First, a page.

No part of the Angels received a bigger overhaul than the pitching staff. Although Billy Eppler didn’t snag one of the big free agent fish, he has quietly created what should be a pretty durable group.
There’s no sugar coating last year on the mound, it was horrible. The Angels were 25th in ERA and even worse in most advanced stats. Not only did the team not have a single complete game from a starter, the misnomer “quality start” was pretty much non-existent. So a makeover was in order, from coaching to players.
The highest upside arm the Angels will add to their 2020 rotation is Shohei Ohtani. He showed ace type ability in his first foray into MLB but missed all of last year recovering from Tommy John surgery. His 80 grade fastball and 70 grade splitter won’t be on the hill until mid May, but Showtime Sundays should again give the Angels a good chance to win.
Most projection systems predict Ohtani will deliver about 100 innings of 3.75 ERA/3.85 FIP. That would be about 15% better than the average MLB pitcher and generate about 2 WAR.
Expected to slot behind Ohtani in the rotation is free agent signing Julio Teheran. In the modern game, Julio is the definition of “workhorse,” always getting in 30 starts and usually tallying 180 innings or more. His bottom line results have always been better than his metrics would suggest, but he’s also moving into a league with a designated hitter for the first time.
As usual, the projection systems peg Julio to live down to his metrics rather than continue to stay ahead of them. He’s projected to deliver 179 innings with an ERA around 5. But year after year is FIP and xFIP indicate the same yet year after year he’s a 3.8-4.4 ERA guy.
Speaking of workhorses, Eppler brought in another in Dylan Bundy. He’s also averaged 30 starts per year over the last three years but in his case he’s moving from the bandboxes of the AL East to the more pitcher friendly confines of the AL West. And he’ll actually have a good defense behind him.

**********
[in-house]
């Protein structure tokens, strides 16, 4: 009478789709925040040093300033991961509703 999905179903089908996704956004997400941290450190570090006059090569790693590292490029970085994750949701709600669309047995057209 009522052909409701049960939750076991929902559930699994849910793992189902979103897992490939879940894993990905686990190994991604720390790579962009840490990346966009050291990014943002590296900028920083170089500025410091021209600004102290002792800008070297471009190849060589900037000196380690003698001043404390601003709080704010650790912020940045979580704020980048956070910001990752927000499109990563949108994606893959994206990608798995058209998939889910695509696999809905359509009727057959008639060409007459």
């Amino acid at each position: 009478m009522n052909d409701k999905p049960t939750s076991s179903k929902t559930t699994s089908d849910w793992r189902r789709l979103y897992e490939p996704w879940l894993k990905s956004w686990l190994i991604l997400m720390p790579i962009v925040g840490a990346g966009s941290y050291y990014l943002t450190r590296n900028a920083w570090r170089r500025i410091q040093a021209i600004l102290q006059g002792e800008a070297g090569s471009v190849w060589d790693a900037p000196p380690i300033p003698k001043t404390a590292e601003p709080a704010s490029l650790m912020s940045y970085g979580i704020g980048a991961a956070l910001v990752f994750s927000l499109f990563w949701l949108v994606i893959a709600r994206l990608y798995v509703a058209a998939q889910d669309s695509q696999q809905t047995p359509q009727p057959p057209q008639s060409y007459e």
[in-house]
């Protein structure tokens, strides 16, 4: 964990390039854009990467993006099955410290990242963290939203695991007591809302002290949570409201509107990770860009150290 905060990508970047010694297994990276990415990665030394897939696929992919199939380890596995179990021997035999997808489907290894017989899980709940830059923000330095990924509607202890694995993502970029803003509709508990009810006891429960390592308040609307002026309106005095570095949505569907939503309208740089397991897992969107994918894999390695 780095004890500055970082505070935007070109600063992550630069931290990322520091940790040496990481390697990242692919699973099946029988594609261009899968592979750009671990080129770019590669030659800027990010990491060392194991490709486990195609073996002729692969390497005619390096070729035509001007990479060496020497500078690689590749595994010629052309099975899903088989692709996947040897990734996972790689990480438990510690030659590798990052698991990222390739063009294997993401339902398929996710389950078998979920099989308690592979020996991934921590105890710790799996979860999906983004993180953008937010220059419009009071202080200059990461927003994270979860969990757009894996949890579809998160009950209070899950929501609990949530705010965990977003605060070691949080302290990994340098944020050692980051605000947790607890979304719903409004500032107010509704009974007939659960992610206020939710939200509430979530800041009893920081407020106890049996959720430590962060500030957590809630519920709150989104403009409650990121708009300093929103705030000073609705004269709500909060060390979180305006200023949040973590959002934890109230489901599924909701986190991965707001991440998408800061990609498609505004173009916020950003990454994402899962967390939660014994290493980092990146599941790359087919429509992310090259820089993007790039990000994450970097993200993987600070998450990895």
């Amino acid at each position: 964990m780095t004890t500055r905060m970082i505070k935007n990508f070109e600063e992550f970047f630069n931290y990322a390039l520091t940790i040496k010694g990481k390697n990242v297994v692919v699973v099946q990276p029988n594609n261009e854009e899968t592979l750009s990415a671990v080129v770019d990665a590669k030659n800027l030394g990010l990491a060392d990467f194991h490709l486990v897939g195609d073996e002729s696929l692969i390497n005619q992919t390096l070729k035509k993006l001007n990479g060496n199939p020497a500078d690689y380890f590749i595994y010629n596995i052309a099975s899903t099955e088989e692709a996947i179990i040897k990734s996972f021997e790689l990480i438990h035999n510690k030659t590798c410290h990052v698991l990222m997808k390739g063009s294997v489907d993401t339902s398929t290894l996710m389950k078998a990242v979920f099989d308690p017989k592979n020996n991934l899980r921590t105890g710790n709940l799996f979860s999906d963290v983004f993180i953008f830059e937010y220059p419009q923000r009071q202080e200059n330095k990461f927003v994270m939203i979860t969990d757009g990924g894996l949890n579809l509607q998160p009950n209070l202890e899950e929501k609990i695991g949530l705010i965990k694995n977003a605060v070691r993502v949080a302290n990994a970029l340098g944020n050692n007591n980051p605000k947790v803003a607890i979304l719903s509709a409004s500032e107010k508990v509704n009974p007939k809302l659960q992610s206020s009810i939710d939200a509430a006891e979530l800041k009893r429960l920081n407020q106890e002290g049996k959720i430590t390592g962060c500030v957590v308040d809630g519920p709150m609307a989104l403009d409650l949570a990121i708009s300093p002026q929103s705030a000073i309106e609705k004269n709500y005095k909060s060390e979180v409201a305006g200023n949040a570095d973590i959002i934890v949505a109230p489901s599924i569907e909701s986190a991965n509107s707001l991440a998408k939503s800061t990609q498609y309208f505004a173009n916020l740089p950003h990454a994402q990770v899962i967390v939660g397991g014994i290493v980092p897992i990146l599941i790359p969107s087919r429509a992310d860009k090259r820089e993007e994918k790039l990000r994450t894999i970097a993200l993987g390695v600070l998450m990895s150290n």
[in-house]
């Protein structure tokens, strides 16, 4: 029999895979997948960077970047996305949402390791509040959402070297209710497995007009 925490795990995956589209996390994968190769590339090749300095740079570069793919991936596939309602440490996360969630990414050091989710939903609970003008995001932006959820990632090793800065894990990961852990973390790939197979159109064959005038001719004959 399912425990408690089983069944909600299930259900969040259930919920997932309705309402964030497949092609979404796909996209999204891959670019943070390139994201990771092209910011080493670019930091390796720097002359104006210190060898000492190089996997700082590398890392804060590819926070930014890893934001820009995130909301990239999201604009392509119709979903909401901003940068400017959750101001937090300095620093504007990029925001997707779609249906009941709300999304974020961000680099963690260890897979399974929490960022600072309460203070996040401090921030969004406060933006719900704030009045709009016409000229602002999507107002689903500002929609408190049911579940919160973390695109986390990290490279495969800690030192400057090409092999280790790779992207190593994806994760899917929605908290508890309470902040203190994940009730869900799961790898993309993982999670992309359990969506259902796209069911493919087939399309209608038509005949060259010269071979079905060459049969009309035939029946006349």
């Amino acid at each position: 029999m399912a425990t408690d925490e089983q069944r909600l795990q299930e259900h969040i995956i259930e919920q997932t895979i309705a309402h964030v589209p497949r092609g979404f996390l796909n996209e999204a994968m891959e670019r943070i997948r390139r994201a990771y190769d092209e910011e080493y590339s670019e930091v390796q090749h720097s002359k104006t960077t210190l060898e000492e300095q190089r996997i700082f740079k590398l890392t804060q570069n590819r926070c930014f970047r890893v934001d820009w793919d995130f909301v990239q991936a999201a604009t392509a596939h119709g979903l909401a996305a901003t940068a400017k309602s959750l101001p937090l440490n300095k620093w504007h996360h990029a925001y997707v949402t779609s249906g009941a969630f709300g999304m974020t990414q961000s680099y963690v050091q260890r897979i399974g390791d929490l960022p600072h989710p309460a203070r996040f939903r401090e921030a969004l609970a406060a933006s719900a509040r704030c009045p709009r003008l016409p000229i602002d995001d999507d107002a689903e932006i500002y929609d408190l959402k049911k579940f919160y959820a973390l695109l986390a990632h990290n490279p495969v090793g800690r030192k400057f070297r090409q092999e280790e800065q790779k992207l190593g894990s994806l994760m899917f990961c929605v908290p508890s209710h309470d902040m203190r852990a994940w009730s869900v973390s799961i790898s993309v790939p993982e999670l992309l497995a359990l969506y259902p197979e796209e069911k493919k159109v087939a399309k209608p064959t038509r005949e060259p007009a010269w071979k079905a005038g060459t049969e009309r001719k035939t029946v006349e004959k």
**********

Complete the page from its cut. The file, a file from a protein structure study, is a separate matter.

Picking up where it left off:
The prediction models peg him for another 2 WAR over 175ish innings and a low 4 ERA. Interestingly enough, they all peg him to maintain the 1.6 HR/9 rate he had last year, which seems odd. If that number drops, and getting away from Camden, NY, and Boston can’t possibly hurt, his numbers across the board will improve as well. This wasn’t a sexy pickup, but I can see some upside.
Perhaps the Angels best bet of a breakout performance is Griffin Canning. The OC native and UCLA product could be a budding homegrown star and there’s hope that the tutelage of new pitching coach Mickey Callaway can make that happen.
Last year Griffin got his first taste of big league action. Over 90 innings he generated over a strikeout per inning but only induced ground balls at a 37% clip. He still contributed 1.3 WAR in that small sample while getting a feel for MLB competition.
The projection systems peg him to add another 40 innings or so, getting to the 135 range, keeping his ERA about 4.25 and contributing another 1.5 WAR. This would be a nice progression for a young player and the Angels could benefit from any further development he makes.
Andrew Heaney is now the grizzled veteran of the group. He’s been with the Angels the longest but hasn’t been on the mound with any consistency. Last year was another lost year for Andrew as injuries limited him to 95 innings. Coming off his career highs of 180 innings and 2.8 WAR, it is impossible to label 2019 as anything but a disappointment.